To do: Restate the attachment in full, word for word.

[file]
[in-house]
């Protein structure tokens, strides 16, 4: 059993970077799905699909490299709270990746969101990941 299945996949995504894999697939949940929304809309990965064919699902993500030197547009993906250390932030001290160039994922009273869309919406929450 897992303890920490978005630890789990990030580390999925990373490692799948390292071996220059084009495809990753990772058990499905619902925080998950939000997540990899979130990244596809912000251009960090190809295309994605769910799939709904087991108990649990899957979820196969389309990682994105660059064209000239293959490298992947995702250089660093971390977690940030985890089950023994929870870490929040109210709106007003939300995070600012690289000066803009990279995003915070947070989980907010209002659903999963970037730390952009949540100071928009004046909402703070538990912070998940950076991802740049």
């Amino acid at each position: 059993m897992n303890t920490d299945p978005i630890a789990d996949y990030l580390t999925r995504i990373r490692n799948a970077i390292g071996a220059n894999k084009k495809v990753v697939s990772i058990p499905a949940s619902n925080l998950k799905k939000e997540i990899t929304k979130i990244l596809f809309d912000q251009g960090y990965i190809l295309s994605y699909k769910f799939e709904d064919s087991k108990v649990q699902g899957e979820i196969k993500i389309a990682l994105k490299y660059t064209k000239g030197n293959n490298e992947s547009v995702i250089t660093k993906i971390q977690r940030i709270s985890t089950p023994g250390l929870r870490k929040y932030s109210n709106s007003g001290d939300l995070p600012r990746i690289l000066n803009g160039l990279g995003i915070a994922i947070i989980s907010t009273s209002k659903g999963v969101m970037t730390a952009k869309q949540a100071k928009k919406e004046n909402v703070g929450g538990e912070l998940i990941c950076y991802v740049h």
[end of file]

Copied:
[in-house]
């Protein structure tokens, strides 16, 4: 059993970077799905699909490299709270990746969101990941 299945996949995504894999697939949940929304809309990965064919699902993500030197547009993906250390932030001290160039994922009273869309919406929450 897992303890920490978005630890789990990030580390999925990373490692799948390292071996220059084009495809990753990772058990499905619902925080998950939000997540990899979130990244596809912000251009960090190809295309994605769910799939709904087991108990649990899957979820196969389309990682994105660059064209000239293959490298992947995702250089660093971390977690940030985890089950023994929870870490929040109210709106007003939300995070600012690289000066803009990279995003915070947070989980907010209002659903999963970037730390952009949540100071928009004046909402703070538990912070998940950076991802740049």
């Amino acid at each position: 059993m897992n303890t920490d299945p978005i630890a789990d996949y990030l580390t999925r995504i990373r490692n799948a970077i390292g071996a220059n894999k084009k495809v990753v697939s990772i058990p499905a949940s619902n925080l998950k799905k939000e997540i990899t929304k979130i990244l596809f809309d912000q251009g960090y990965i190809l295309s994605y699909k769910f799939e709904d064919s087991k108990v649990q699902g899957e979820i196969k993500i389309a990682l994105k490299y660059t064209k000239g030197n293959n490298e992947s547009v995702i250089t660093k993906i971390q977690r940030i709270s985890t089950p023994g250390l929870r870490k929040y932030s109210n709106s007003g001290d939300l995070p600012r990746i690289l000066n803009g160039l990279g995003i915070a994922i947070i989980s907010t009273s209002k659903g999963v969101m970037t730390a952009k869309q949540a100071k928009k919406e004046n909402v703070g929450g538990e912070l998940i990941c950076y991802v740049h």